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Scouting New Nets: James Johnson Edition

The “Scouting New Nets” series is back, this time previewing forward James Johnson.

New Orleans Pelicans v Memphis Grizzlies Photo by Chris Elise/NBAE via Getty Images

James Johnson has become the forgotten man.

When the Nets inked Johnson to a one-year deal on August 6, the signing itself produced a variety of reactions. Some loved the deal, others were mixed, many just didn’t know what to expect from Johnson at this stage in his career.

Then, the Nets closed out the summer by bolstering the frontcourt with LaMarcus Aldridge and Paul Millsap, adding to an already solid platoon of bigs with the likes of Nicolas Claxton, Blake Griffin, and Day’Ron Sharpe. Minutes will be hard to come by, and constructing rotations that capably feature all of these talented big men will be threading quite the needle for coach Steve Nash.

I mean this to say, Johnson’s minutes are no longer guaranteed.

And yet, he makes a pretty intriguing case to earn some floor time.


0:28 Defense — Johnson immediately profiles as a defender, thanks to his beefy 6’8,” 240-pound frame. Not to mention, he’s got impeccable form while defending the post, utilizing his burly frame to carrom offensive players out of their rhythm. He doesn’t necessarily knock it out of the park as an off-ball defender nor rebounder, but holistically, he grades out as a plus on defense.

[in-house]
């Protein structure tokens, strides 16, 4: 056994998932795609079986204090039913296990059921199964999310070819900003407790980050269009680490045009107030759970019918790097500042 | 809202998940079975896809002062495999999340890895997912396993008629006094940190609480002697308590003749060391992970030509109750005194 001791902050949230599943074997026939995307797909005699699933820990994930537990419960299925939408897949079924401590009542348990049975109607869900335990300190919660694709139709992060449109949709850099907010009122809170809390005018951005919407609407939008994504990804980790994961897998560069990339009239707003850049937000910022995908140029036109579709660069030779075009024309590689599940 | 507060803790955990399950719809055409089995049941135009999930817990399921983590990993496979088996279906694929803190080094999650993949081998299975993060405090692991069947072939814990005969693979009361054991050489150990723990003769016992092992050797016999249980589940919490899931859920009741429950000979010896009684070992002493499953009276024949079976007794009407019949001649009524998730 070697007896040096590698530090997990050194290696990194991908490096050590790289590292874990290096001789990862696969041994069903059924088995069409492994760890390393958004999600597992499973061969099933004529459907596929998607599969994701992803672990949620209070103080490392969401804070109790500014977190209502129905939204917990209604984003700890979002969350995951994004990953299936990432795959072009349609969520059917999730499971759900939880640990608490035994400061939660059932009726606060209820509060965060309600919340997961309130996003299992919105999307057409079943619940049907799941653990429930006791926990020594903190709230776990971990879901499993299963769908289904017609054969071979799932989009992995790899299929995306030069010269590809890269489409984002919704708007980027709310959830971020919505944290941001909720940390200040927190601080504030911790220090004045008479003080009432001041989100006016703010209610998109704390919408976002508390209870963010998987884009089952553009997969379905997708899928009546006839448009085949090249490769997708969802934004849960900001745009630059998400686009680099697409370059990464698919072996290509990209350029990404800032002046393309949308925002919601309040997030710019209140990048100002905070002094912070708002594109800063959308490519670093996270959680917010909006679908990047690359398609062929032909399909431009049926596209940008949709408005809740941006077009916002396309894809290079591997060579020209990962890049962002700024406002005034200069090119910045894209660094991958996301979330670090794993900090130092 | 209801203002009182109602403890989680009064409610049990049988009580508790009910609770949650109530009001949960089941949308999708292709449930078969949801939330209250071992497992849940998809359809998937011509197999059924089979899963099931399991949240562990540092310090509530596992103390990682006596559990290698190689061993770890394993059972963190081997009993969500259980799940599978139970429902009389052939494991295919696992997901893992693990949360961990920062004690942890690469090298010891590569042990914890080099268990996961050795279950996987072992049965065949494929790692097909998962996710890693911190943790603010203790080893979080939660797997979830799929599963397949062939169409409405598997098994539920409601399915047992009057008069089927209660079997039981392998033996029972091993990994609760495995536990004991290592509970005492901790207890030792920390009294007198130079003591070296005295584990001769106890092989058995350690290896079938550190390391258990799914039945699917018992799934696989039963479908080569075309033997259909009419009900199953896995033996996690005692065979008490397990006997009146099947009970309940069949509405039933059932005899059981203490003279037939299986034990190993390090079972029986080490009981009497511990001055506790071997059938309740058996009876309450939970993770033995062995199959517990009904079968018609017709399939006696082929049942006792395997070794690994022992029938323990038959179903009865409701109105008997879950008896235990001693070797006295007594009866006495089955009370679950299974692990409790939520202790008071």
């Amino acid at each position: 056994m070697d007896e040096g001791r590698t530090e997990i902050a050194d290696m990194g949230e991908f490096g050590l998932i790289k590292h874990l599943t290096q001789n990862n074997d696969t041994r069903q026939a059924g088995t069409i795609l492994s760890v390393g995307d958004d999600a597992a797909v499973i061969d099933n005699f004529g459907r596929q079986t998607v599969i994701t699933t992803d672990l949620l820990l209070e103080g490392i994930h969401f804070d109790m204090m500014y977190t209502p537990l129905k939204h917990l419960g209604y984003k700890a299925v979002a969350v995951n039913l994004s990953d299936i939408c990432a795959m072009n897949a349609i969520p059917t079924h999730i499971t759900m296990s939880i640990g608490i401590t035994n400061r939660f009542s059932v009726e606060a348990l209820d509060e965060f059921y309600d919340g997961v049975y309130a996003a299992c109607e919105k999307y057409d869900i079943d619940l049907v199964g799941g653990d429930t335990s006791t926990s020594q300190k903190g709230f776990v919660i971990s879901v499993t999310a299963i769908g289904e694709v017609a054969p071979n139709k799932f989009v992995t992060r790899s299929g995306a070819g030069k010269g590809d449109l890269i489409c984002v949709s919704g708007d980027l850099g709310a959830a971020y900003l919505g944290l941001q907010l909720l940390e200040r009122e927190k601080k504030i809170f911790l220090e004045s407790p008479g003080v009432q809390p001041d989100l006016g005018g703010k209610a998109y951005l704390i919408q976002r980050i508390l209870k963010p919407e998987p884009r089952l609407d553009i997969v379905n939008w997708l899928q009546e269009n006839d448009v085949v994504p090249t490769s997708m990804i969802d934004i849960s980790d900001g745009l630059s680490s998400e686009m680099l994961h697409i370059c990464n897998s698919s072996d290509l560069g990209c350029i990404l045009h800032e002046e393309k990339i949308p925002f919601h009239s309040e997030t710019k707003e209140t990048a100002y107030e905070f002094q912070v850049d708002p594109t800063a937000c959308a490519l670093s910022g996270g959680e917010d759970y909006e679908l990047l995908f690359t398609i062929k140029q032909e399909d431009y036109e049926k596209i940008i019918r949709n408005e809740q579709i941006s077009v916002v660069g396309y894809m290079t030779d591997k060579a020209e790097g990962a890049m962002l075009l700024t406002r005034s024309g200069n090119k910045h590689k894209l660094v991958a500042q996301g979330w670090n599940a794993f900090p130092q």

4:20 Offense — There is a LOT to love about James Johnson’s offensive package. He’s got a filthy handle for his size, some seriously stunning passing chops, and he’s an absolute force in transition. With these skills in mind, it’s no surprise that’s he’s a crafty ball-handler in inverted pick-and-rolls and a strong dribble-handoff creator.

7:55 Scoring — While Johnson packs some punch as a scorer at the basket thanks to his dribbling skills, he’s fairly limited outside of 5 feet. His floater remains inconsistent (32.1% in the short midrange), he’s not particularly adept at scoring with his off-hand, and his three-point stroke is woefully underwhelming (career 30.4 percent 3-point shooter). Still, he knows when to pick his spots and doesn’t overextend himself on offense.


At the very least, Johnson will be a fun player to watch on the nights when the veteran players on the roster need a rest day. He’s got pronounced strengths and weaknesses on both sides of the ball, and his limitations as a scorer could limit his options in Brooklyn’s rotations; it’s just easier to insert players that can space the floor into a variety of lineups. That said, Johnson knows his role and won’t step outside of his comfort zone often, if ever. He’s a pretty tremendous third-string forward/big to boast on a roster.